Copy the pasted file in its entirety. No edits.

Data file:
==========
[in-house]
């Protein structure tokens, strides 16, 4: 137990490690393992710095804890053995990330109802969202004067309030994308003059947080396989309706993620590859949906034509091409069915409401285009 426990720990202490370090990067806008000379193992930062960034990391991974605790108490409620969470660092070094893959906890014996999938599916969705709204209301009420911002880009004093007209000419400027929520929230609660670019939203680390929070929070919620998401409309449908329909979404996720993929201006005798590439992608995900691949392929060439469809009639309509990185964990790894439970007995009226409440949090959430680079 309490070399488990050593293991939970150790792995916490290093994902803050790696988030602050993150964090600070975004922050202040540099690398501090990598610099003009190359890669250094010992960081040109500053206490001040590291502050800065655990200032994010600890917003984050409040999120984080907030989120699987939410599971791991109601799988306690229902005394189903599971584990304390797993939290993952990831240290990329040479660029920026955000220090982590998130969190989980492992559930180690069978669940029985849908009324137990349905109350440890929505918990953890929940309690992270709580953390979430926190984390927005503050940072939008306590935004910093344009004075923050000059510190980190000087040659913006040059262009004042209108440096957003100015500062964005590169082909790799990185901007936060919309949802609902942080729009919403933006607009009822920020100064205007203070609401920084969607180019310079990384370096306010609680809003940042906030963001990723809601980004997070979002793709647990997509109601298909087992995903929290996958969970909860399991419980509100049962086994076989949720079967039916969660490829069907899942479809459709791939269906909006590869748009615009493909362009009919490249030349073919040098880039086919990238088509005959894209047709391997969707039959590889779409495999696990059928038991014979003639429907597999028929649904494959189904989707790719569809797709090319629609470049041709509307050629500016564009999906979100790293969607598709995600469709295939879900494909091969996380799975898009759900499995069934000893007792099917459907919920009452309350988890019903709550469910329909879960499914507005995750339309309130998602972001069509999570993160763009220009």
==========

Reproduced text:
[in-house]
């Protein structure tokens, strides 16, 4: 137990490690393992710095804890053995990330109802969202004067309030994308003059947080396989309706993620590859949906034509091409069915409401285009 426990720990202490370090990067806008000379193992930062960034990391991974605790108490409620969470660092070094893959906890014996999938599916969705709204209301009420911002880009004093007209000419400027929520929230609660670019939203680390929070929070919620998401409309449908329909979404996720993929201006005798590439992608995900691949392929060439469809009639309509990185964990790894439970007995009226409440949090959430680079 309490070399488990050593293991939970150790792995916490290093994902803050790696988030602050993150964090600070975004922050202040540099690398501090990598610099003009190359890669250094010992960081040109500053206490001040590291502050800065655990200032994010600890917003984050409040999120984080907030989120699987939410599971791991109601799988306690229902005394189903599971584990304390797993939290993952990831240290990329040479660029920026955000220090982590998130969190989980492992559930180690069978669940029985849908009324137990349905109350440890929505918990953890929940309690992270709580953390979430926190984390927005503050940072939008306590935004910093344009004075923050000059510190980190000087040659913006040059262009004042209108440096957003100015500062964005590169082909790799990185901007936060919309949802609902942080729009919403933006607009009822920020100064205007203070609401920084969607180019310079990384370096306010609680809003940042906030963001990723809601980004997070979002793709647990997509109601298909087992995903929290996958969970909860399991419980509100049962086994076989949720079967039916969660490829069907899942479809459709791939269906909006590869748009615009493909362009009919490249030349073919040098880039086919990238088509005959894209047709391997969707039959590889779409495999696990059928038991014979003639429907597999028929649904494959189904989707790719569809797709090319629609470049041709509307050629500016564009999906979100790293969607598709995600469709295939879900494909091969996380799975898009759900499995069934000893007792099917459907919920009452309350988890019903709550469910329909879960499914507005995750339309309130998602972001069509999570993160763009220009």